So here are the rest of the 2010 Impact Factors with the 2009 values for comparison: Read the rest of this entry »





Time to cough up for Navjot

27 06 2011

© N. Kantonicolas

You’d have to have been living under a rock for the last two weeks not to know that our esteemed colleague, great mate and all-round poker-in-the-eyes-of-convention, Professor Navjot Sodhi, died tragically on 12 June 2011 of lymphoma. but just in case you were under a rock, you can read about it here.

In the weeks that have elapsed, several amazing things have happened – despite Navjot being a complete bastard (note: I use this term in the Australian parlance meaning ‘one who could hold his own, who could detect bullshit at 100 m, who was a wonderful mate, and an even more terrible enemy’ – in essence, the highest compliment and expression of platonic love a man can give to another), his army of students, colleagues, admirers and distant relatives have flown into action to make damn sure he is not forgotten.

First, the outpouring of grief and accolades in the blogosphere hit a pick the week following his death (see here, here and here for examples). There was even a Facebook tribute page established within days. It just so happened too that he died during the Association for Tropical Biology and Conservation‘s annual meeting in Arusha, Tanzania (and with whom Navjot was a council member). I have heard from the likes of Bill Laurance, Luke Gibson, Nigel Stork and others that the meeting ended up essentially being in honour of Navjot once everyone heard the dreadful news. Read the rest of this entry »





The rarity paradox

22 06 2011

© C. Madden

My friend and colleague at the Centre National de Recherche Scientfique (CNRS), Laboratoire d’Ecologie Systématique & Evolution based at the Université Paris-Sud in France, Dr. Franck ‘Allee EffectCourchamp, has asked me to help him out finding a suitable candidate for what sounds like a very cool job. If you’re in the market for a very interesting and highly relevant conservation post-doctoral fellowship, please read on.

And even if you’re not looking for a position, but are interested in the anthropogenic Allee effect, then by all means, please read on as well.

This two-year fellowship is part of a grant focused on demonstrating the novel rarity paradox, either in new wildlife trade markets (i.e., exotic pets, traditional medicine, et cetera) or in newly exploited species (e.g., tibetan antilope, seahorses, et cetera). Read the rest of this entry »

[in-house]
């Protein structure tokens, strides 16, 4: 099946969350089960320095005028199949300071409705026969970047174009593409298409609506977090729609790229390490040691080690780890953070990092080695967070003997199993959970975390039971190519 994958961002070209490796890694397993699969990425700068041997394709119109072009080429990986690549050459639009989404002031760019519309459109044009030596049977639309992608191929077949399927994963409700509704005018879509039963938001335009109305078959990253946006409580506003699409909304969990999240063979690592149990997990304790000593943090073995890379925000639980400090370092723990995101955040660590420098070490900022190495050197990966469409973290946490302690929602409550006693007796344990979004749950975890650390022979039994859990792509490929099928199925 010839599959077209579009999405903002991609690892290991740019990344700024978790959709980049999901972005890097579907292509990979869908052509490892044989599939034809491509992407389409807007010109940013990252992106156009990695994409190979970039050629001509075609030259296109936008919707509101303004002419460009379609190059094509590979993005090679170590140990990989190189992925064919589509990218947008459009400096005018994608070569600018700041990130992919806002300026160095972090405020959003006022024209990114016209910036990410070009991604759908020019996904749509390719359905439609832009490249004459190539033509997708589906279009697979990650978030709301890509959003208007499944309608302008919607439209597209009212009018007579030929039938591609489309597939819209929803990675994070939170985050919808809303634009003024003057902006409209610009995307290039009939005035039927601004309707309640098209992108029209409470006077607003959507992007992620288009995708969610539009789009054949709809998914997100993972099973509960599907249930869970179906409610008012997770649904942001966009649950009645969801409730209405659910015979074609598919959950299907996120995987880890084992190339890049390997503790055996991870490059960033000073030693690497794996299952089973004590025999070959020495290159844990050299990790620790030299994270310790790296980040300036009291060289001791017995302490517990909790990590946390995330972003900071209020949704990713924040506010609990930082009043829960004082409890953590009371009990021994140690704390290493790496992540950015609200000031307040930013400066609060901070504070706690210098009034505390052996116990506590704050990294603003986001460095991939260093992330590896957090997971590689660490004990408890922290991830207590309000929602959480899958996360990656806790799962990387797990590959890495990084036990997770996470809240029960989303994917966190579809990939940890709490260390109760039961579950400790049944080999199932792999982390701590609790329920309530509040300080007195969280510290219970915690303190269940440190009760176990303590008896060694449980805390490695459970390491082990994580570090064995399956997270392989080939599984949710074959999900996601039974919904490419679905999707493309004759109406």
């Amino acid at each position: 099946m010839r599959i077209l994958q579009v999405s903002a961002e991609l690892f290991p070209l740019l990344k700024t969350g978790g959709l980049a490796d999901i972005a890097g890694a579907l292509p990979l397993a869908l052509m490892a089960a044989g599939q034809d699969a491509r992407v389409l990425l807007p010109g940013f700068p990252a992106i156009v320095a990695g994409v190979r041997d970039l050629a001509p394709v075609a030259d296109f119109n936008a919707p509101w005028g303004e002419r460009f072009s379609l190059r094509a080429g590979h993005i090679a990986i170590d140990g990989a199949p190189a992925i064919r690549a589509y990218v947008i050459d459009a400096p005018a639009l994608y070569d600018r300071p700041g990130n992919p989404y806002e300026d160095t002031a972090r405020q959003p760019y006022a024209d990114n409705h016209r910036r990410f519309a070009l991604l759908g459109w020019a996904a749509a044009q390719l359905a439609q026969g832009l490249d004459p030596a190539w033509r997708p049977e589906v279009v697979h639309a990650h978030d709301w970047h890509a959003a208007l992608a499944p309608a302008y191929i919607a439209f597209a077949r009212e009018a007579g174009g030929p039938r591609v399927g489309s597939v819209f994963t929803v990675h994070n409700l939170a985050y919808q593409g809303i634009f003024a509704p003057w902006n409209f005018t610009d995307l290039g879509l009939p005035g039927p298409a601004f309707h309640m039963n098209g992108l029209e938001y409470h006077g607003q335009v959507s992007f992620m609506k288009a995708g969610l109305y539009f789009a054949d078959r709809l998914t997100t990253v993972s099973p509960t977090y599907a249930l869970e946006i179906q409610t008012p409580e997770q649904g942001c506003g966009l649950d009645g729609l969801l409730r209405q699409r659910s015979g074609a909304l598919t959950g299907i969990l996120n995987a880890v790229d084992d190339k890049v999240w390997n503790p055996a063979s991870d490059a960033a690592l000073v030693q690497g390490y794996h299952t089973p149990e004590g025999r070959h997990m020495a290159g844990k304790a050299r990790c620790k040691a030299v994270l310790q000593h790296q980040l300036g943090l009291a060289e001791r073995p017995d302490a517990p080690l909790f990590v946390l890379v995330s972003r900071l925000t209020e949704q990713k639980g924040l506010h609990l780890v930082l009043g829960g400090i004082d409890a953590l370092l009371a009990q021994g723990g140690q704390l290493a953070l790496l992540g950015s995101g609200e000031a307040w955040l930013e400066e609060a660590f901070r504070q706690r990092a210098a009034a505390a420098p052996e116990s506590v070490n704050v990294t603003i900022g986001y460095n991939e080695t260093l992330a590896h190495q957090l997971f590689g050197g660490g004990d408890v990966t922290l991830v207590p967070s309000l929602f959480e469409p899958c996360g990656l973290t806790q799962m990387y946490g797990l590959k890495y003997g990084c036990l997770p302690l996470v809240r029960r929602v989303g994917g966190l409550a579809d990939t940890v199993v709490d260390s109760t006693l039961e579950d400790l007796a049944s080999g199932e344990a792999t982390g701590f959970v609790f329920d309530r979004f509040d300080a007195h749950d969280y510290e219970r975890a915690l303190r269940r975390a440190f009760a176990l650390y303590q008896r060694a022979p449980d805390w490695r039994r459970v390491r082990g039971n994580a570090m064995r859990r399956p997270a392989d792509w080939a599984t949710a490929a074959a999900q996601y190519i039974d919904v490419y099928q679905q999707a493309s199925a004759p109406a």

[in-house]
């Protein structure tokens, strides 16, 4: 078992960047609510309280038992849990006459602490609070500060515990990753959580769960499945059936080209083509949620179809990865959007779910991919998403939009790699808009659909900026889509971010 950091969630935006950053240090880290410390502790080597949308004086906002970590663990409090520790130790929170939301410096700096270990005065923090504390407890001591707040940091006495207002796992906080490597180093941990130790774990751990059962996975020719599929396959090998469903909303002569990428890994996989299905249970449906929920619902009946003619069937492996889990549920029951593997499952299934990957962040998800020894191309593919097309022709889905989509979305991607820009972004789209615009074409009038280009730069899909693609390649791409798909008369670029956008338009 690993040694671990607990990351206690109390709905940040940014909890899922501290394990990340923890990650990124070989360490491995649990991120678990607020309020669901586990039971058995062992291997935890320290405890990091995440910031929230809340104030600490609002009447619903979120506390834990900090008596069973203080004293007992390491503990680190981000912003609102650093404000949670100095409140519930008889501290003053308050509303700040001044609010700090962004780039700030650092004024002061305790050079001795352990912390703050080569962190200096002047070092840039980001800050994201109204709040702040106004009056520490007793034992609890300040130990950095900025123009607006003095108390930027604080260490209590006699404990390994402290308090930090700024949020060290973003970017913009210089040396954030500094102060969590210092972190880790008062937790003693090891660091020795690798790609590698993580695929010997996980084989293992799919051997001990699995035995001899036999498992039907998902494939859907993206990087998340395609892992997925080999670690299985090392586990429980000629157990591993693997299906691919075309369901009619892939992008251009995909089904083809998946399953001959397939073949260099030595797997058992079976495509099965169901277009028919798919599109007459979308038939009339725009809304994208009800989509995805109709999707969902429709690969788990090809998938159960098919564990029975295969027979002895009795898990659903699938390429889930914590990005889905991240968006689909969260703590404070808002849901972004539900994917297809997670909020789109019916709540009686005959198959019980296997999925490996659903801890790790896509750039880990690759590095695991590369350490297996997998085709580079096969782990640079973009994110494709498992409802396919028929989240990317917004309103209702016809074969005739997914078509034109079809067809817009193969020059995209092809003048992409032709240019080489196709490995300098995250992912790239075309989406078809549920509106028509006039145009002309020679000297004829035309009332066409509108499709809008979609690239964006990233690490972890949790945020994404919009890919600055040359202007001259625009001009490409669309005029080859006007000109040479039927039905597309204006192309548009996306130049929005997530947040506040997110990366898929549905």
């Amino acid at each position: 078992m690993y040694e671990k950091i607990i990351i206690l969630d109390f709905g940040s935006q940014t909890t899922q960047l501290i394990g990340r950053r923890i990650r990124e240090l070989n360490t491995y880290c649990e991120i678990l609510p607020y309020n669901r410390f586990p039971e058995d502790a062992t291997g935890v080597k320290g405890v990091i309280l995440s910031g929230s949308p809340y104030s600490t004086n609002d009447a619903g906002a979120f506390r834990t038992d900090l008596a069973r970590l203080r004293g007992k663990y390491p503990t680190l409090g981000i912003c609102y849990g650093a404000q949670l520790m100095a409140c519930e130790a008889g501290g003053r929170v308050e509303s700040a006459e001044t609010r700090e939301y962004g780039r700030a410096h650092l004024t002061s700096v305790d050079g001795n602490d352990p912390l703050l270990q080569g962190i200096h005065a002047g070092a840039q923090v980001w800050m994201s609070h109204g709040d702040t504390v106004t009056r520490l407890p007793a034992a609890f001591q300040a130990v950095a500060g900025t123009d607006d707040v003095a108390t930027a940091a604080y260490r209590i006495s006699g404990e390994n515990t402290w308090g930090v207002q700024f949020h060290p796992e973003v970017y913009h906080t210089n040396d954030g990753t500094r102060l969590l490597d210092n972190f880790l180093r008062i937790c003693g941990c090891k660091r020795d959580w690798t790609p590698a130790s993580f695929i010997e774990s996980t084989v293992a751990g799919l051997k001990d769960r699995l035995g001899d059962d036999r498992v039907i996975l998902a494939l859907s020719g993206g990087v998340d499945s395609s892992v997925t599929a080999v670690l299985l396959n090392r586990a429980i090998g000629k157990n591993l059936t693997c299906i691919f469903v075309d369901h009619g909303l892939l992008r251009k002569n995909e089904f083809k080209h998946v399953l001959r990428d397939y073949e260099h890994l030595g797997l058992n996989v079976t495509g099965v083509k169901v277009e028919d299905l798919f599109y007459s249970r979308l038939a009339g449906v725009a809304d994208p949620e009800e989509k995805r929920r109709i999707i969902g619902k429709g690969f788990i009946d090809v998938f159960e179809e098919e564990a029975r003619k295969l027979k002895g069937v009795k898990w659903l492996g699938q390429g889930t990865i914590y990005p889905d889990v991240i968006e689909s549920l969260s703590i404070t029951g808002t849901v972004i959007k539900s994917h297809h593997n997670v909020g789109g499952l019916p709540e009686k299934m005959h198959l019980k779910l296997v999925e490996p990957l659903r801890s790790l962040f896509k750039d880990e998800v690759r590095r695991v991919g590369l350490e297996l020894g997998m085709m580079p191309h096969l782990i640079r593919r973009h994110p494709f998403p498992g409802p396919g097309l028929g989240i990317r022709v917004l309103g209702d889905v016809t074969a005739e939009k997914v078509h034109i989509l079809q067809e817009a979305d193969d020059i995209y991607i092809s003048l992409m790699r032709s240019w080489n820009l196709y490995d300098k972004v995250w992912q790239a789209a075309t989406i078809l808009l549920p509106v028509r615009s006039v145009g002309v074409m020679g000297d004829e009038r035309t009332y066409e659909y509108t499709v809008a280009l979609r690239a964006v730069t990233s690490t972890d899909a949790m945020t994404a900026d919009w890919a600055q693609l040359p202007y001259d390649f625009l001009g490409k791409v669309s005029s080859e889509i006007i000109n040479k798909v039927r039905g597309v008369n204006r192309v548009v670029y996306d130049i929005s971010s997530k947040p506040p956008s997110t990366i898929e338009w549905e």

The evil sextet

18 05 2011

This post doubles as a Conservation Classic and a new take on an old concept. It’s new in the sense that it updates what we believe is an advance on a major milestone in conservation biology, even though some of the add-on concepts themselves have been around for a while.

First, the classic.

The ‘evil quartet’, or ‘four horsemen of the ecological apocalypse’, was probably the first treatment of extinction dynamics as a biological discipline in its own right. Jarod Diamond (1984) took a sweeping historical and contemporary view of extinction, then simplified the problem to four principal mechanisms:

  1. overhunting (or overexploitation),
  2. introduced species,
  3. habitat destruction and
  4. chains of linked extinctions (trophic cascades, or co-extinctions).

Far from a mere review or list of unrelated mechanisms, Diamond’s evil quartet crystallized conservation biologists’ thinking about key mechanisms and, more importantly, directed attention towards those factors likely to drive extinctions in the future. The unique combination of prehistorical through to modern examples gave conservation biologists a holistic view of extinction dynamics and helped spawn many of the papers described hereafter. Read the rest of this entry »





Build a bridge out of ‘er

12 03 2011